"We have so much we want to do. We want to invest in our brand, we want to deliver new online services, we want to introduce new products. How do we do that? Well, we have to make the bank more efficient than it has been," McLachlan said.

A core element for us is not about cost cutting, it's about freeing up cash within the business to invest in those products and services and invest in things like paying rebates back to all of you."

He said the bank planned to open two new Auckland branches in October, in Botany and Newmarket. Next year it plans at least another three Auckland branches, with all new branches being open seven days.

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The issue of what % of a 'standard' is moot, as Hugh P has recently written about in Stuff.


Thing is that Standards are static, dependent on plans, elevations and specifications assessment, and with 'inspections' that really only confirm that the building was slung together in a manner visually resembling them bitsa paper.


So 'building assessment' is like trying to 'assess' the cornering performamnce of a car from a Plan of its Shockies.


Whereas, of course, a much more reasonable test of a car is to drive the thing around a few chosen corners, at speed, and see what happens.


Dynamic, not static.


Unfortunately, cannae be applied easily to buildings, unless Gaia thoughtfully provides a prolonged earthquake sequence, the building is well instrumented with strain and motion sensors up the wazoo, the whole data stream is recorded over an extended period, and the results are collated and data-mined/analysed.


So really, the 'assessments' aren't worth the paper they are presented on.


Just like the plan of those Shockies....


"So really, the 'assessments' aren't worth the paper they are presented on."

Disagree Totally! Buildings do have a strength or earthquake resistance that can be calculated and communicated as a % of the current design standard.

Yes earthquakes are dynamic, but you forget that NZ is one of the leading countries when it comes to seismic deign, and so the thinking and practise is well developed.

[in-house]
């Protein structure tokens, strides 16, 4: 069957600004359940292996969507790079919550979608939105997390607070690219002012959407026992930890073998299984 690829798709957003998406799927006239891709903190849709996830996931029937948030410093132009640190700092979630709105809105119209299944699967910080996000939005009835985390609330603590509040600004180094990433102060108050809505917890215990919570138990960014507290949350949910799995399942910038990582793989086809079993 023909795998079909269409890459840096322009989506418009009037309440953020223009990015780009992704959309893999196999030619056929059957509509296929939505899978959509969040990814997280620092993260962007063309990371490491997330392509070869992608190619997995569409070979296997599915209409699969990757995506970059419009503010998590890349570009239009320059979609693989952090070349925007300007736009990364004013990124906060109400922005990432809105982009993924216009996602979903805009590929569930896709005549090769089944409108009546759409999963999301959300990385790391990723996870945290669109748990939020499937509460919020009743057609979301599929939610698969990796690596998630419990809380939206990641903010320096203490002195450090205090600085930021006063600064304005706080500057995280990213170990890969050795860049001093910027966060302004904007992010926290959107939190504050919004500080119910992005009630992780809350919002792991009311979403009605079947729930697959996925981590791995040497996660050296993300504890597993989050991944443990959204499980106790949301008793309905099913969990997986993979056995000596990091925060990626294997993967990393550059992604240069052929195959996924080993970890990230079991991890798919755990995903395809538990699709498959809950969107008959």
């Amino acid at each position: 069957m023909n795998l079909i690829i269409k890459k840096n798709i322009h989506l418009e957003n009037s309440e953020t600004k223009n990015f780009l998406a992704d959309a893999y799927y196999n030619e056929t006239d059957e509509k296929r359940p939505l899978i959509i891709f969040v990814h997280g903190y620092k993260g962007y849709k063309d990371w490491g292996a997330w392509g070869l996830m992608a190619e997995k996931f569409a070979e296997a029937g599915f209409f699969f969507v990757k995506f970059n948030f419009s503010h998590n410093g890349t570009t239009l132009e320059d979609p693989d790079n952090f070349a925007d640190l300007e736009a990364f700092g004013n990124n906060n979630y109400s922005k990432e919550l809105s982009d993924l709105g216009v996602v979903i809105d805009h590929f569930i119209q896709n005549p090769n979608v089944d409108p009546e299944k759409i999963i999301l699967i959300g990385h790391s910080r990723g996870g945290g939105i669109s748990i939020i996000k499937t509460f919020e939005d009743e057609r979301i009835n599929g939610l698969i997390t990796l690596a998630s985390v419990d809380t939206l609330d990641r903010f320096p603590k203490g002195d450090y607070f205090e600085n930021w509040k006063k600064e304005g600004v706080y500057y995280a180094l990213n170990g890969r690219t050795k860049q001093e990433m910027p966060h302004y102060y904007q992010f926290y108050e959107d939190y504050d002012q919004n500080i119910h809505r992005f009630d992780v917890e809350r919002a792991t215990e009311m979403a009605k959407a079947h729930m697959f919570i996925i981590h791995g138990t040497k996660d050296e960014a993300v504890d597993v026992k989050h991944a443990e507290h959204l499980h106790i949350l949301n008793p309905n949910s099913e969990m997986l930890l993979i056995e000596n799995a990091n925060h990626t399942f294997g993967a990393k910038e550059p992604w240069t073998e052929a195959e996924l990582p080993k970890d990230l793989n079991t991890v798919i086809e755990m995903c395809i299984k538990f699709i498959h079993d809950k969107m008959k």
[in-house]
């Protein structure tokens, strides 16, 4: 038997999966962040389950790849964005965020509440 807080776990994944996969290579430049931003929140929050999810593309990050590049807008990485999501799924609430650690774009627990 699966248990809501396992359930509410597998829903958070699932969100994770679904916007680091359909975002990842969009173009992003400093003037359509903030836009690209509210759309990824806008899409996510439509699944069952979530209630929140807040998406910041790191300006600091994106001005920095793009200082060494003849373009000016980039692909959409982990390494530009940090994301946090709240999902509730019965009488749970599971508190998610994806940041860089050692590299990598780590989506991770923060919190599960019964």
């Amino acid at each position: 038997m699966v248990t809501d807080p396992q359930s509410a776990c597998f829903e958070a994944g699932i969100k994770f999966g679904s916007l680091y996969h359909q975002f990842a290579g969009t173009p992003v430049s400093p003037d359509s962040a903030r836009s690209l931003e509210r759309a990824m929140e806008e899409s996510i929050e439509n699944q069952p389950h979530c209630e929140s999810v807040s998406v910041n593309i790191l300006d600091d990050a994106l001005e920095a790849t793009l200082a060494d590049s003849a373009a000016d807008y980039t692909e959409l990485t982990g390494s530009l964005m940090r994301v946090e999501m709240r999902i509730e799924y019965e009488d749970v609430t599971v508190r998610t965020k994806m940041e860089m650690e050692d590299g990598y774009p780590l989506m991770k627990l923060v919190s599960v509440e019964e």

Employers have an obligation to manage H&S so they need to know how strong buildings are and then can make judgements about whether or not to continue to tenant them. Putting one's head in the sand - saying engineer's don't know what they are doing - is BS. They have to make judgements based on their experience and skill but lives depend on it!


Oh, too many assumptions....

  • Building was built as per plans (Chch has several examples of heritage buildings which turned out to be nothing like their plans in terms of internal steel structure etc)
  • State of structural elements - corrosion, grade of steel (remember that 'certificates' can be purchased quite readily for offshore componentry), tightness of bolts, rivets, quality of welds, yada yada.  Assumes they can all be seen, tested (non destructively of course) and understood
  • Visibility of key dynamic response elements (deep foundations, subsoils as two obvious examples)


Comments May perhaps apply to current (last 3-5 years)commercial builds in the larger cities.


But anything from heritage (60-100 years back), anything in the wops, and anything pre 1970 ish is shurely not 'seismic design' top of the heap.


And That's around 70% of all buildings.....ya perhaps now sees the issue?


Read Hugh P on the documented absurdity of his 'assessments', do.


I'm not saying its an easy job to do - but it needs to be done!


Can't all throw our hands in the air and say "it is too hard - too many assumptions - our staff matter to us but we'll just suck it and see." Just becasue it is a hard problem doesn't mean you leave it alone and hope it goes away.


Some of the results will be right and some will be wrong and most will be in the between the two. It a skillful assessment based on facts, experience, and observation.


I have read enough of Hugh P to know I don't want to read any more of his posts, thanks.






Thanks Hugh, I forgot what I was missing ........... yawn, I can smell the petrol fumes from the decentralised development!